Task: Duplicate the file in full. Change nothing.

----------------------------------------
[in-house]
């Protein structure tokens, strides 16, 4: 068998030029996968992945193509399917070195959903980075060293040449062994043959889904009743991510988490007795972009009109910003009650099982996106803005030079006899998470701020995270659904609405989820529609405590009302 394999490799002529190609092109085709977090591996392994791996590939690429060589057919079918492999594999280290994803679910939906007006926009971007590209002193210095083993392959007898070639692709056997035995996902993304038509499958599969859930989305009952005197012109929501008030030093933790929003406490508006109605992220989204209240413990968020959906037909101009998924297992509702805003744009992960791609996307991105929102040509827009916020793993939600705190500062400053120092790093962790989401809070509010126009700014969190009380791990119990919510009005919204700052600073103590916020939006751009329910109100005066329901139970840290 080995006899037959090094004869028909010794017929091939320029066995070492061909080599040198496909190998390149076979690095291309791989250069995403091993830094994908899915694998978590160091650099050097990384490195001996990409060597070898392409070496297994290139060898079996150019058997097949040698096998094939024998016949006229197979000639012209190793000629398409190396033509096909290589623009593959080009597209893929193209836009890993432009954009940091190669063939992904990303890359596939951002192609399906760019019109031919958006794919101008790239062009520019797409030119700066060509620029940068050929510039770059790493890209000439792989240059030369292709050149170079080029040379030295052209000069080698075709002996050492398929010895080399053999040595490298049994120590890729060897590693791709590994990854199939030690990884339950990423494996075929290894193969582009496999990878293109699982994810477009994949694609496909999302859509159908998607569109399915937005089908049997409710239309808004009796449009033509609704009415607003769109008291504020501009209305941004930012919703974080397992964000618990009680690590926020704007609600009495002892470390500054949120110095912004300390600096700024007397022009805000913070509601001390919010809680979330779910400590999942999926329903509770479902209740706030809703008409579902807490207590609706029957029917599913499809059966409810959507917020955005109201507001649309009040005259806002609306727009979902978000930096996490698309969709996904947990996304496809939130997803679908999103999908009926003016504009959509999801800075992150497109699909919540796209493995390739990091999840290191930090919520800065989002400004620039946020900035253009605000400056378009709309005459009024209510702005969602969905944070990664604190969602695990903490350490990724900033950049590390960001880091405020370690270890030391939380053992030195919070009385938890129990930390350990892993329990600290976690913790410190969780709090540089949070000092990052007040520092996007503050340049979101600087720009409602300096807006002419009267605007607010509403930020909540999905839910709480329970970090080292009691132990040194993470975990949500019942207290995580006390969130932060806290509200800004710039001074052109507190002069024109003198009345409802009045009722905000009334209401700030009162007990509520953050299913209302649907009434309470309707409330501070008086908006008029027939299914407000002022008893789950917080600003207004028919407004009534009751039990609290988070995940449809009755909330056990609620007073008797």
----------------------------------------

[in-house]
């Protein structure tokens, strides 16, 4: 068998030029996968992945193509399917070195959903980075060293040449062994043959889904009743991510988490007795972009009109910003009650099982996106803005030079006899998470701020995270659904609405989820529609405590009302 394999490799002529190609092109085709977090591996392994791996590939690429060589057919079918492999594999280290994803679910939906007006926009971007590209002193210095083993392959007898070639692709056997035995996902993304038509499958599969859930989305009952005197012109929501008030030093933790929003406490508006109605992220989204209240413990968020959906037909101009998924297992509702805003744009992960791609996307991105929102040509827009916020793993939600705190500062400053120092790093962790989401809070509010126009700014969190009380791990119990919510009005919204700052600073103590916020939006751009329910109100005066329901139970840290 080995006899037959090094004869028909010794017929091939320029066995070492061909080599040198496909190998390149076979690095291309791989250069995403091993830094994908899915694998978590160091650099050097990384490195001996990409060597070898392409070496297994290139060898079996150019058997097949040698096998094939024998016949006229197979000639012209190793000629398409190396033509096909290589623009593959080009597209893929193209836009890993432009954009940091190669063939992904990303890359596939951002192609399906760019019109031919958006794919101008790239062009520019797409030119700066060509620029940068050929510039770059790493890209000439792989240059030369292709050149170079080029040379030295052209000069080698075709002996050492398929010895080399053999040595490298049994120590890729060897590693791709590994990854199939030690990884339950990423494996075929290894193969582009496999990878293109699982994810477009994949694609496909999302859509159908998607569109399915937005089908049997409710239309808004009796449009033509609704009415607003769109008291504020501009209305941004930012919703974080397992964000618990009680690590926020704007609600009495002892470390500054949120110095912004300390600096700024007397022009805000913070509601001390919010809680979330779910400590999942999926329903509770479902209740706030809703008409579902807490207590609706029957029917599913499809059966409810959507917020955005109201507001649309009040005259806002609306727009979902978000930096996490698309969709996904947990996304496809939130997803679908999103999908009926003016504009959509999801800075992150497109699909919540796209493995390739990091999840290191930090919520800065989002400004620039946020900035253009605000400056378009709309005459009024209510702005969602969905944070990664604190969602695990903490350490990724900033950049590390960001880091405020370690270890030391939380053992030195919070009385938890129990930390350990892993329990600290976690913790410190969780709090540089949070000092990052007040520092996007503050340049979101600087720009409602300096807006002419009267605007607010509403930020909540999905839910709480329970970090080292009691132990040194993470975990949500019942207290995580006390969130932060806290509200800004710039001074052109507190002069024109003198009345409802009045009722905000009334209401700030009162007990509520953050299913209302649907009434309470309707409330501070008086908006008029027939299914407000002022008893789950917080600003207004028919407004009534009751039990609290988070995940449809009755909330056990609620007073008797």